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Small Talk: The devil is in the dish towels

“And on what grounds have you filed for divorce, Mrs. Gillette?” the judge asks.

“Dish towels, your honor,” I grimly state.

“Divorce granted and a $5,000 fine,” the female judge shouts.

I do not ask for a spotlessly clean or professionally decorated house. I do not ask for white rugs or even that my car fit into the garage. All I ask is that my matching dish towels be used as dish towels — not oil rags, dog dryers, juice mopper-uppers, sweat swipers or grease catchers.

They are called dish towels for an obvious reason. But I will stretch their job description to include drying clean hands.

Oblivious to all this, my husband simply refuses to treat my color-coordinated towels with respect.

No matter how many fits I have pitched and times I have explained the situation, he cannot or will not accept there is a separate use for the half-dozen, carefully selected, terra cotta-colored towels that perfectly match my kitchen tile and hot pads and took me months to find.

He (and our children, as well) remain unable to distinguish these lovely creations from the heap of old, torn and stained towel scraps I keep in a separate drawer, to be used specifically for those sticky, staining, greasy, grimy, corrosive cleanups our life seems filled with.

In one stroke, he turns my dish towels from a decorative accent piece to torn, tattered and discolored creatures that must be banished to the “other” drawer.

He uses my beauties in place of the paper napkins I keep tidily available in the attractive, woven napkin holder on the kitchen table. He operates solely on the “whatever absorbent thing is closest when I need it” theory.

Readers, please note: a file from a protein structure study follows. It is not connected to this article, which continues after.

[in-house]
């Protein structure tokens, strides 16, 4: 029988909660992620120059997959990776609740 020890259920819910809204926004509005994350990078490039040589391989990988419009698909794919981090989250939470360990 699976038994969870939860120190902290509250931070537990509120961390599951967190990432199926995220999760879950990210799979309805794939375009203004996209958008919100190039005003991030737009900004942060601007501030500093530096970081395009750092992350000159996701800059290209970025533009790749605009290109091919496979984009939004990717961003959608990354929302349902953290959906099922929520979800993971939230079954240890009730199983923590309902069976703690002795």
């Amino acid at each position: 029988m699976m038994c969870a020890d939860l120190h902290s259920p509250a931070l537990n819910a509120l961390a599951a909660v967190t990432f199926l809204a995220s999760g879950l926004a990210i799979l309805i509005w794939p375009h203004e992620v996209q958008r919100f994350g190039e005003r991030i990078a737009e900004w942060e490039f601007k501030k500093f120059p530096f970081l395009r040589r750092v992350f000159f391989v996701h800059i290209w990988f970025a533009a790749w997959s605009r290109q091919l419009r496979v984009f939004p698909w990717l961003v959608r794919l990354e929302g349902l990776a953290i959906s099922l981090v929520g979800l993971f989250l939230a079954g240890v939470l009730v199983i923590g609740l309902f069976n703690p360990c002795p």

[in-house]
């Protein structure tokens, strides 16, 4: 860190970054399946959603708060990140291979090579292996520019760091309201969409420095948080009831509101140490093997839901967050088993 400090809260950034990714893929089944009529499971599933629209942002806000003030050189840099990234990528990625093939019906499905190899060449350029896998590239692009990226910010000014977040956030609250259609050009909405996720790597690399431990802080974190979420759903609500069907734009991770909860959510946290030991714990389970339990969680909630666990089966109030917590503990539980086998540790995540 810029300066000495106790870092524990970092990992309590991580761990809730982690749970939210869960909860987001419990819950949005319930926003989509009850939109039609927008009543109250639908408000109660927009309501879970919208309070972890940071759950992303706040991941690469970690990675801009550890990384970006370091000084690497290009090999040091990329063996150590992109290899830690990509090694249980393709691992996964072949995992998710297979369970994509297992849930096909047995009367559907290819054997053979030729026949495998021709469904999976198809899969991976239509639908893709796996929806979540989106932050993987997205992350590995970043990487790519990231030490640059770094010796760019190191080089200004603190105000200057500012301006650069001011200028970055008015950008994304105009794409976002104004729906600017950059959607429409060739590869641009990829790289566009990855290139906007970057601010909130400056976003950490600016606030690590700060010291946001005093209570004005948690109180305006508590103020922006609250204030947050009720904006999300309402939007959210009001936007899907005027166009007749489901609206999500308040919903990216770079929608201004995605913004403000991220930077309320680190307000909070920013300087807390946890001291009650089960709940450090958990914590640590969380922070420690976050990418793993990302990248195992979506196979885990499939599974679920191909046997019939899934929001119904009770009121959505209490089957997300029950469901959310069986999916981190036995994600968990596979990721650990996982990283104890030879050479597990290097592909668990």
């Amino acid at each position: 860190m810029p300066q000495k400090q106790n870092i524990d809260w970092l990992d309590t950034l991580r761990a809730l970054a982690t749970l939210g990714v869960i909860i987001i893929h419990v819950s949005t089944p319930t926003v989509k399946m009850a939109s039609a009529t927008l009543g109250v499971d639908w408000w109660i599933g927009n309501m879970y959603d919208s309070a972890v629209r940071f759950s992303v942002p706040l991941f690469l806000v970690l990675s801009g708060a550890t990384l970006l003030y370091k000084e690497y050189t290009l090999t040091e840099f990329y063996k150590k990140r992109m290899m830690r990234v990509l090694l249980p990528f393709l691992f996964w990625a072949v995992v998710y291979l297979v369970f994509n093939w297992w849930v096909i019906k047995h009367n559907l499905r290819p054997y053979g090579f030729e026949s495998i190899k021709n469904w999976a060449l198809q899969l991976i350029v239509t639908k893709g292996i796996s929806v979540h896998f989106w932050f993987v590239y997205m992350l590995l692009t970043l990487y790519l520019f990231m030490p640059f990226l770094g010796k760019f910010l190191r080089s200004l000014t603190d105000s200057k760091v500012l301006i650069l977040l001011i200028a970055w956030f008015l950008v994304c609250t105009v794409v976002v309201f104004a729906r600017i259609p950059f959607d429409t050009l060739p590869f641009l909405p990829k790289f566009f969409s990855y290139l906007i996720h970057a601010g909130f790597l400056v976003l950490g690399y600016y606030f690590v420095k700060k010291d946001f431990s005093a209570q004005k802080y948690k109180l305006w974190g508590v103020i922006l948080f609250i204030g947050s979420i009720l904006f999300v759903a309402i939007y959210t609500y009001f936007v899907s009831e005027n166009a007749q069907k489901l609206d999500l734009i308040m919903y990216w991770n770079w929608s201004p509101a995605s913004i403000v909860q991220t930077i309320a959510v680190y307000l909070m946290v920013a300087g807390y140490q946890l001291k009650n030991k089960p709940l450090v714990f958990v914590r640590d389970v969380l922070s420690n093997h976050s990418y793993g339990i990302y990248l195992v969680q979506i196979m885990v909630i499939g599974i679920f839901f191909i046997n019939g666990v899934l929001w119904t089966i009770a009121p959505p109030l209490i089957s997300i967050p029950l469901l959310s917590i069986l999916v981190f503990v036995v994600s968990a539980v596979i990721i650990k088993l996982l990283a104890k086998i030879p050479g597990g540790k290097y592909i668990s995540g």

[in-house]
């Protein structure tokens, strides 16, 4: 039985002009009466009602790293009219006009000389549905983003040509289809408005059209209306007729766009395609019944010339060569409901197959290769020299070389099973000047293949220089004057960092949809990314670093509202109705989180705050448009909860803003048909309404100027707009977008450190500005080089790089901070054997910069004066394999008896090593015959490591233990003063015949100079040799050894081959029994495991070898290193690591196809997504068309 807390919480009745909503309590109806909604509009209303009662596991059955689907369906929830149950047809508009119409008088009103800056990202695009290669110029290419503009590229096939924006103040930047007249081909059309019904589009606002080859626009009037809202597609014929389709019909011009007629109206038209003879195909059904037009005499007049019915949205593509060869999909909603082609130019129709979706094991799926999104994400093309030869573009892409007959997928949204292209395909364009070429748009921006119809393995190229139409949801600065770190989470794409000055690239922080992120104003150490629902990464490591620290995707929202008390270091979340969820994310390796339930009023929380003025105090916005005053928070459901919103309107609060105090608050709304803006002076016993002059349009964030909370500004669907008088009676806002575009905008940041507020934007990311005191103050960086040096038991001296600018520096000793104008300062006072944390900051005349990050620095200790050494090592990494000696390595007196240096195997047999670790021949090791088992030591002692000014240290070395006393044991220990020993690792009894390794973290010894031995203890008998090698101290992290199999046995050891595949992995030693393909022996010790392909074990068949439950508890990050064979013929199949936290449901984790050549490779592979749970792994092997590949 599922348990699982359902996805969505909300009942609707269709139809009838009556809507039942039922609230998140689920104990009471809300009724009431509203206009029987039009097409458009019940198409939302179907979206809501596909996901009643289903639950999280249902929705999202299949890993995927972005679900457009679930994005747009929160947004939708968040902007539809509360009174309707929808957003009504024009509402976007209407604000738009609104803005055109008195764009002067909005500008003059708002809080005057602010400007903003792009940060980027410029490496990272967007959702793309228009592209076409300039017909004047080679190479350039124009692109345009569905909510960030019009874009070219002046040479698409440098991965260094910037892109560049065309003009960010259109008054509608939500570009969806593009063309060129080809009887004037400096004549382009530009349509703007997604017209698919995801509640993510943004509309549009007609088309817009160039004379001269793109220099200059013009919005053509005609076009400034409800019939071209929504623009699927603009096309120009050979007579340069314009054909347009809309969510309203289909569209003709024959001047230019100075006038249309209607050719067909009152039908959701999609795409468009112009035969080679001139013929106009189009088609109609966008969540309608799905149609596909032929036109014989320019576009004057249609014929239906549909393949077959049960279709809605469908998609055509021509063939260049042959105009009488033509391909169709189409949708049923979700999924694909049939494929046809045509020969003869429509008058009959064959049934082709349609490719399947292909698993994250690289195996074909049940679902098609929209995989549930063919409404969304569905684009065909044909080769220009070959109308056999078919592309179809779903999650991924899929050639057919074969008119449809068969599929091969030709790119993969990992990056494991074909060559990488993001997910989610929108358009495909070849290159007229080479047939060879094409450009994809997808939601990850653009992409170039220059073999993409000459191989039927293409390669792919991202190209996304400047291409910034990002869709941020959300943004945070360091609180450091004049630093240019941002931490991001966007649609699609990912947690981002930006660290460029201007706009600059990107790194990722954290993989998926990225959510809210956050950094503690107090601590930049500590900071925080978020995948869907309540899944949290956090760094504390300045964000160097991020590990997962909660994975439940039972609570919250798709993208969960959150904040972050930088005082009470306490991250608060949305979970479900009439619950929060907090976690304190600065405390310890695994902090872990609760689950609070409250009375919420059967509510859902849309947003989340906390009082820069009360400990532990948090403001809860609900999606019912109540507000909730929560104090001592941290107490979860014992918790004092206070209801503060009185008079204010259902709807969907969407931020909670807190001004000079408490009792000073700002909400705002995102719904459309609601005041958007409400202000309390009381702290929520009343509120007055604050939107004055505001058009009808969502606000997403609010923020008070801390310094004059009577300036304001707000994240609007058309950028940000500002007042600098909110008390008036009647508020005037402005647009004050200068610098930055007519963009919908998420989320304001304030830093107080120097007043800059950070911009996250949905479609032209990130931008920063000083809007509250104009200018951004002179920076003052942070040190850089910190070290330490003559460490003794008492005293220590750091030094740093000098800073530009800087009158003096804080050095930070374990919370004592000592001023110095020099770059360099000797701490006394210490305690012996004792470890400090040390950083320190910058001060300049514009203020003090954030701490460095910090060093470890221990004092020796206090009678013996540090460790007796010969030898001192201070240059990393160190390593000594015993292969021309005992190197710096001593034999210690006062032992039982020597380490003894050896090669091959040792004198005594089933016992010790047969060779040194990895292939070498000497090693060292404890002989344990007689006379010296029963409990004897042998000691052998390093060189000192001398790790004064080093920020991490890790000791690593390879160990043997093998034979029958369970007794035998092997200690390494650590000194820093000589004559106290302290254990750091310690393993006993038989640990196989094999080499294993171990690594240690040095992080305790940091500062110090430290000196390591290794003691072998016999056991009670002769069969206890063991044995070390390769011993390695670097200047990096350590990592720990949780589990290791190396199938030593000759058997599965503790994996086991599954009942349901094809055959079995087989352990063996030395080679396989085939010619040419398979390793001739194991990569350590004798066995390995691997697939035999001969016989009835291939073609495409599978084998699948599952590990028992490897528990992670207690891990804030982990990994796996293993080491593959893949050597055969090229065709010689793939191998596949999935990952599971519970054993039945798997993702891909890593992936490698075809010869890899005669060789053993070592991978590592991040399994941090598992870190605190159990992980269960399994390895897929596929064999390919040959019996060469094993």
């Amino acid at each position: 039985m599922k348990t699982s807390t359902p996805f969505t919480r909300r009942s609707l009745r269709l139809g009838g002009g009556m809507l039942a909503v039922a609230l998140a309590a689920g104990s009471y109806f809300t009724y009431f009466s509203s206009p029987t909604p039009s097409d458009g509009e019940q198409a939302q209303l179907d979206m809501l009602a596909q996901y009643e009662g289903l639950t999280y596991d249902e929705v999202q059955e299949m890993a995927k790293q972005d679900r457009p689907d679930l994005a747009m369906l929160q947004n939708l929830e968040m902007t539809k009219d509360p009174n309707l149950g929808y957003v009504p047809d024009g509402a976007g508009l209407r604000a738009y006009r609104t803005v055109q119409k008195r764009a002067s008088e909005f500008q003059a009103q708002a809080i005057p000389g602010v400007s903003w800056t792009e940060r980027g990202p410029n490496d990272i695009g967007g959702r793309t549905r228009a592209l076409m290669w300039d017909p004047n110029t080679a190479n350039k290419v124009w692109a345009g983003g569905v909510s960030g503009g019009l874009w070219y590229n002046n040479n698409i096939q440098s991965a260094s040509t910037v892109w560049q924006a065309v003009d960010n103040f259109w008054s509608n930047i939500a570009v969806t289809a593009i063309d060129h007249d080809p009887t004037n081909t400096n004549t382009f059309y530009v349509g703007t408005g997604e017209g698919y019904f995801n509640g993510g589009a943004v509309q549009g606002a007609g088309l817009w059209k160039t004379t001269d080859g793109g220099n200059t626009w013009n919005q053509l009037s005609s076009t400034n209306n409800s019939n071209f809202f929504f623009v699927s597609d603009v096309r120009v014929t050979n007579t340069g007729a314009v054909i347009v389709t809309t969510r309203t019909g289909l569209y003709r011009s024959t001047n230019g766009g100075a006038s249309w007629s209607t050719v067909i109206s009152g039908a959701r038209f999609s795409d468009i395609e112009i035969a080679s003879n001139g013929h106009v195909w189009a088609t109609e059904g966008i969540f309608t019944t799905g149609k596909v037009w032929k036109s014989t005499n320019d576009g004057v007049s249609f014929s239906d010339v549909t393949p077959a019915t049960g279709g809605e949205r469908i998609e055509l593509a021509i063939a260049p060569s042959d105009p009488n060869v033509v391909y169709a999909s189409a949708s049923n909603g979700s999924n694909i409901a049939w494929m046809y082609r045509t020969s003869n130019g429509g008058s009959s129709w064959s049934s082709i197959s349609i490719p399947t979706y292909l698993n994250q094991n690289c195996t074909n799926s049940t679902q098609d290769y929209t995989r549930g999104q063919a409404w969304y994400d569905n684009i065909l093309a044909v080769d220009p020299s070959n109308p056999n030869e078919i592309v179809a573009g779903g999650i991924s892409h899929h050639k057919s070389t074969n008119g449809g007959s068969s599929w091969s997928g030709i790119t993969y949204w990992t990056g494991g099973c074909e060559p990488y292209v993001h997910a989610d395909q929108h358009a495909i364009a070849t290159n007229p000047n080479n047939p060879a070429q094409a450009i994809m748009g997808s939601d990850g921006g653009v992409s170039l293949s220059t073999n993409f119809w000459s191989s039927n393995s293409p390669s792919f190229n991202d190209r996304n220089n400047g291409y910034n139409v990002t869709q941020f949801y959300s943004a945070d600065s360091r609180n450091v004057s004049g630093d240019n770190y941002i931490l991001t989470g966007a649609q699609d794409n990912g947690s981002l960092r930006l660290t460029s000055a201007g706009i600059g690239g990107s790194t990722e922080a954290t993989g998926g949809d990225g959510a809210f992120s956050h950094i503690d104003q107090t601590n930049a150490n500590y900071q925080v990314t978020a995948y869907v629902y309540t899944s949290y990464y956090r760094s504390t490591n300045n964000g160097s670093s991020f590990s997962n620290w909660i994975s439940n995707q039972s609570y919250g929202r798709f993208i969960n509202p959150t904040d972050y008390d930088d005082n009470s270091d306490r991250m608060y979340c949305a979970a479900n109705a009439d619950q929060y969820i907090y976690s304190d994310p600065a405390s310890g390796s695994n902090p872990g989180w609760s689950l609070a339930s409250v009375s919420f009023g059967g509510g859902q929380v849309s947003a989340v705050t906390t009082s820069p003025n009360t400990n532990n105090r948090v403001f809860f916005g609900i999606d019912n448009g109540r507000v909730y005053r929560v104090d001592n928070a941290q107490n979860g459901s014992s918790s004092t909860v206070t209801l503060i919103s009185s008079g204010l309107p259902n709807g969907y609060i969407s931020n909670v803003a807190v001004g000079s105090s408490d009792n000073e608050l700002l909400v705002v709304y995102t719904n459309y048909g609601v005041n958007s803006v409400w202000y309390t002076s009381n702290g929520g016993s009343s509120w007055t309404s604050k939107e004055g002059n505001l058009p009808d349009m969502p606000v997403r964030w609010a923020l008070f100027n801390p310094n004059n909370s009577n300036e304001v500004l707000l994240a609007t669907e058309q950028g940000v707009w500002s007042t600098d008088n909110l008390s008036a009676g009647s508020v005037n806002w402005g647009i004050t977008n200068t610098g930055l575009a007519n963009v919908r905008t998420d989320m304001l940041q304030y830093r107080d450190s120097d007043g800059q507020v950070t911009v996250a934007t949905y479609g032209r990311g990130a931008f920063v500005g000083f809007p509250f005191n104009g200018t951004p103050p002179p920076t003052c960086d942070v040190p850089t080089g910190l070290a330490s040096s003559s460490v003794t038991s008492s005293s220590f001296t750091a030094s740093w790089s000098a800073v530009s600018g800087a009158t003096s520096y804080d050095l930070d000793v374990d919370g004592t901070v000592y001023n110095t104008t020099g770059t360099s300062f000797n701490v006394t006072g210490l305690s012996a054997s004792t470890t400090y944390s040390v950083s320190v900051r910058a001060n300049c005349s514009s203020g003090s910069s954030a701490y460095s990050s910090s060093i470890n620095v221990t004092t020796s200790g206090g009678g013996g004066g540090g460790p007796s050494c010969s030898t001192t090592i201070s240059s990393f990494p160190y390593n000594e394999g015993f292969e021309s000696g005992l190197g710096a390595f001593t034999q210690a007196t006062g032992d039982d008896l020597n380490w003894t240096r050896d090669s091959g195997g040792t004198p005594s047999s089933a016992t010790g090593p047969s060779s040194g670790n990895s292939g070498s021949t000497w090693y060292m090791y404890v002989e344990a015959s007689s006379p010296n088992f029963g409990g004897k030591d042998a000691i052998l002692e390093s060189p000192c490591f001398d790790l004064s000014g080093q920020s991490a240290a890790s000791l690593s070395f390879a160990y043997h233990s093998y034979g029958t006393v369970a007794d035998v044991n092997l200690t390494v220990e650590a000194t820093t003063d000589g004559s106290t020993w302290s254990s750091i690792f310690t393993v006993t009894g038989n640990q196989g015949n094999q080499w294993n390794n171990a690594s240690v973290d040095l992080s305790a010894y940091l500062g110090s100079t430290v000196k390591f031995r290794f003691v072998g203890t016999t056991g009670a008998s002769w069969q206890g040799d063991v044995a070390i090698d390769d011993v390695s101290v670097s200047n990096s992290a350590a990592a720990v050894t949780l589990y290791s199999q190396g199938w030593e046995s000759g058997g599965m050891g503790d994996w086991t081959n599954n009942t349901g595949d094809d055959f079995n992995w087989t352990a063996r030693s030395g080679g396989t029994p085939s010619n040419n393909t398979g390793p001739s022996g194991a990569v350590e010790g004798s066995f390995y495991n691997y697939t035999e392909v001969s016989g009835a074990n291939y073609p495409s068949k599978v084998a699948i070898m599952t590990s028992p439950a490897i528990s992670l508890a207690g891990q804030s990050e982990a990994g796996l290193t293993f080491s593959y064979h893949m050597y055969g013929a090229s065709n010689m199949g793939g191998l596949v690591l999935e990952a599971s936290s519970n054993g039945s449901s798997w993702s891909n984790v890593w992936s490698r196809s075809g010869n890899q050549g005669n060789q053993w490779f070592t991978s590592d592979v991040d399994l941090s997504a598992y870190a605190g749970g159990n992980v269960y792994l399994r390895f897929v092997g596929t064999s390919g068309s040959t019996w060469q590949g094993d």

The problem does not stop there. My family has the same inability to distinguish between that pile of cleanup rags in the upstairs linen closet and the, again, perfectly matched bath towels, which I fought for at an annual white sale.

They believe that if it is within reach and will suck up spilled sunscreen, wipe polish from shoes or clean the paint off a paintbrush, then, by George, grab it.

OK, I don’t really want to divorce my family over my towels. Instead, I am trying to do some creative problem solving.

I am considering a new tradition of a secondary “bridal” shower. The gifts might also include replacements for the service for 12 everyday china now reduced to service for 4½, and the eight missing spoons and four bent knives from our everyday tableware that somehow migrated to the backyard and the workbench. And we could all use a set of mugs or wine glasses that actually match, no?

I’ll even make that keen ice cream and soda pop punch and, I promise, no party games.

Jean Gillette is a freelance writer wondering how she landed in this family of heathens. Contact her at [email protected].

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